My example

I had set my GPS in a hurry, trying to get on the Foothills Parkway on my trip in Tennessee. Soon I found myself on one of the most thrilling yet terrifying backroads I’ve ever been on. One lane, with tight, uphill switchbacks – I was soon lost high in the mountains with no cell service and no idea where I was or where my GPS was taking me.

Luckily, I remembered I had downloaded offline maps, and set that to get back on track. My anxiety was relieved immediately since I knew where I was going. I was then able to enjoy that amazing road.

Why it causes anxiety

Bring in the cognitive distortions again! Thoughts like “What if that guy had hit me?” or “I’m never going to get my bike fixed” or “My entire trip is ruined!” cause anxiety and negativity.

A mental solution

A key is to break cognitive distortions, as we’ve talked about. But you can also make sure you are mentally prepared when you go on a trip. Remind yourself that things may go wrong but you are strong and capable and can manage it!

At the very least, it will be an enthralling story to tell once you get back.

A physical solution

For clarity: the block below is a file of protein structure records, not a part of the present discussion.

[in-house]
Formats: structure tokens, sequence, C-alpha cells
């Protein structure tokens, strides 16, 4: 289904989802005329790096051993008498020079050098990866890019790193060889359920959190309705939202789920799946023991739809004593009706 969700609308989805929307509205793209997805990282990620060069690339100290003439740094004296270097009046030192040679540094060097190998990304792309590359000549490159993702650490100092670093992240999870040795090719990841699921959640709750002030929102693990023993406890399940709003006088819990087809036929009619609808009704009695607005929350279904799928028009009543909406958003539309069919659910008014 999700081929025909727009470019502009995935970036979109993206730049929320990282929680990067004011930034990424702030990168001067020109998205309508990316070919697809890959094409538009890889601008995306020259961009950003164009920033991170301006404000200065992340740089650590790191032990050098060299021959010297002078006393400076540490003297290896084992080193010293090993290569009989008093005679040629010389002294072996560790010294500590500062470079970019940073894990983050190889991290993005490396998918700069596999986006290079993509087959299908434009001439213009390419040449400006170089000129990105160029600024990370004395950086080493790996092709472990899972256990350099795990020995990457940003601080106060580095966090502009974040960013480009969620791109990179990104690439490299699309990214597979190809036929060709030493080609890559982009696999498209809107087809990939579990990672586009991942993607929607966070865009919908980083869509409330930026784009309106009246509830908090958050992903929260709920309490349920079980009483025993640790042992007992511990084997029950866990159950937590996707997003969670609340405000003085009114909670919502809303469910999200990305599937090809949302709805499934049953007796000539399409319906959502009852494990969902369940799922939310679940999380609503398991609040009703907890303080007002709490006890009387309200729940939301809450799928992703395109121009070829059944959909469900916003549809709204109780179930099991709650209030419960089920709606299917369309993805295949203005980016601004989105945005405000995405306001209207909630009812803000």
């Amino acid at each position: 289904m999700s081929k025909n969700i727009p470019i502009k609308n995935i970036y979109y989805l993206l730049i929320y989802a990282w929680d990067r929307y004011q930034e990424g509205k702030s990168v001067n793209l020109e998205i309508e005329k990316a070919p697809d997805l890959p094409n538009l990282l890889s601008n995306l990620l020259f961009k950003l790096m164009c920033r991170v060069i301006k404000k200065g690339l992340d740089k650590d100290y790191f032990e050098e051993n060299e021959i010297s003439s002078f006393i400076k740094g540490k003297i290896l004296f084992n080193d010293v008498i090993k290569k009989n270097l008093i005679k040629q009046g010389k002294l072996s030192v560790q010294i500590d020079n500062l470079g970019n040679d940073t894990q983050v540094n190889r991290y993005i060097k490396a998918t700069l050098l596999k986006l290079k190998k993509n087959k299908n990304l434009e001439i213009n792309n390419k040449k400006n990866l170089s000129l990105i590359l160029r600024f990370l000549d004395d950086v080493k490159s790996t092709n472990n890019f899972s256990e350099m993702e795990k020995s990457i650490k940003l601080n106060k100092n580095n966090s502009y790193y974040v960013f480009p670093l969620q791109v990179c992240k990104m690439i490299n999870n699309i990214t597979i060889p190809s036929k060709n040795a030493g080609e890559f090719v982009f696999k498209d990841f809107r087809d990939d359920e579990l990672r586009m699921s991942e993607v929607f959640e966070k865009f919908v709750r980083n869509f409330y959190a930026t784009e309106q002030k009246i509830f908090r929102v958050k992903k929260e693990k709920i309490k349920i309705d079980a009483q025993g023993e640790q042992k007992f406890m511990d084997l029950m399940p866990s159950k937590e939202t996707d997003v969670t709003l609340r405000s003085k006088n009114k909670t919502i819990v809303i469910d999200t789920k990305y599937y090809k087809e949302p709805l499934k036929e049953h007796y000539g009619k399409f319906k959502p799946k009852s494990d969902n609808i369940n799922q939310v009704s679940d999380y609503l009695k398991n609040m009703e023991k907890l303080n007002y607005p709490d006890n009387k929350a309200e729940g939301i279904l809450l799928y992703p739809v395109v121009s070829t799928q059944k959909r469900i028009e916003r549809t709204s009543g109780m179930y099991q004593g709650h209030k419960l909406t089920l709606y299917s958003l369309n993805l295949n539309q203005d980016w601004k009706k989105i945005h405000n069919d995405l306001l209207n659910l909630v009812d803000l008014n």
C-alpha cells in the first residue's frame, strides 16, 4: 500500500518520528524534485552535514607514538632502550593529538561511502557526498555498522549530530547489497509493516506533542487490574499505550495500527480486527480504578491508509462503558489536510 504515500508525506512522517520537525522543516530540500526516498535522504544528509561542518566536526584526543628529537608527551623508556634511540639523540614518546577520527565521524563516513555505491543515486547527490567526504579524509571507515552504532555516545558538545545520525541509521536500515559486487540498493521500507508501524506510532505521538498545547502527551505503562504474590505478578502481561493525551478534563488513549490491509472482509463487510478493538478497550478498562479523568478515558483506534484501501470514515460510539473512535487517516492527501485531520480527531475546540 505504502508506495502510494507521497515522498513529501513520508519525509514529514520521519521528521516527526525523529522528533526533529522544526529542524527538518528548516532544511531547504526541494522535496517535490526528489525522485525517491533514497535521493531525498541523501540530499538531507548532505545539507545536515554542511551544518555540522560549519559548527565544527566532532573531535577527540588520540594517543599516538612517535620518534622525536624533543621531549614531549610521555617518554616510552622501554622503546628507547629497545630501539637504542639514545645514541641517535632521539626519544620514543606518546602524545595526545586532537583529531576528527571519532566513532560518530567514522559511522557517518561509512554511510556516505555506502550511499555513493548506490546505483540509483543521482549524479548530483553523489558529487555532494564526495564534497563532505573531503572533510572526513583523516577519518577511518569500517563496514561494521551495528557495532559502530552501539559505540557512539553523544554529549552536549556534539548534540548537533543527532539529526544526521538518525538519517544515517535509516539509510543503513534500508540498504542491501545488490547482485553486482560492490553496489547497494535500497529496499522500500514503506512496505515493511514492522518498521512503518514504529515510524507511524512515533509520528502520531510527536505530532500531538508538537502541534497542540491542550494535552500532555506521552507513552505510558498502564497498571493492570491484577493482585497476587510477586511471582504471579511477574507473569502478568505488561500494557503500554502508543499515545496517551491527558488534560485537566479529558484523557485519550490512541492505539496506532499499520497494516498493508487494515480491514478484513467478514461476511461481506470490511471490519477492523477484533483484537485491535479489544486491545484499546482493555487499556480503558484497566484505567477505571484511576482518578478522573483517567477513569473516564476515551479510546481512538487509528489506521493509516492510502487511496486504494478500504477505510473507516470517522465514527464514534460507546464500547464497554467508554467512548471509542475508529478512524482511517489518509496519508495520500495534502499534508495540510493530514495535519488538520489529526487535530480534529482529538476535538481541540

There are things you can do to be prepared.

  • Buy safety items like first aid kits.

  • Bring tools for the most common things to break down on your bike.

  • Pack flashlights and headlamps in case you have to do something in the dark.

  • Download offline maps and bring paper maps in case you get lost.


Motorcycle travel anxiety is a real thing, and you are not alone if you experience it.

While it is uncomfortable, it doesn’t have to ruin a trip or prevent you from travelling.

You now have an understanding of why some situations cause anxiety, along with some mental and physical strategies to implement that can help prevent or alleviate anxiety on motorcycle trips.

Graphic of Moto Trip Starter Kit

For more tips and action-oriented advice for planning for motorcycle traveling, download my Moto Trip Starter Kit.

About the author

You can find Carly Becker at 2 Wheels 1 Girl in Kentucky USA, where she helps motorcycle riders overcome barriers and plan their best motorcycle tours and moto camping trips. As a motorcycle traveller herself, she's learned a lot (the hard way) about how to travel on a bike, and wants to help other people who are just getting started or need a little help. As someone who occasionally experiences anxiety and a lack of confidence herself, she knows that preparing for motorcycle travel can be more than just compiling your gear and setting off. She shares details from her trips and practical, useful tips about planning for a trip and traveling on a bike on her blog and Instagram feed. Feel free to send her a DM on Instagram if you have any questions or would like some advice; she's always happy to chat about motorcycle travel!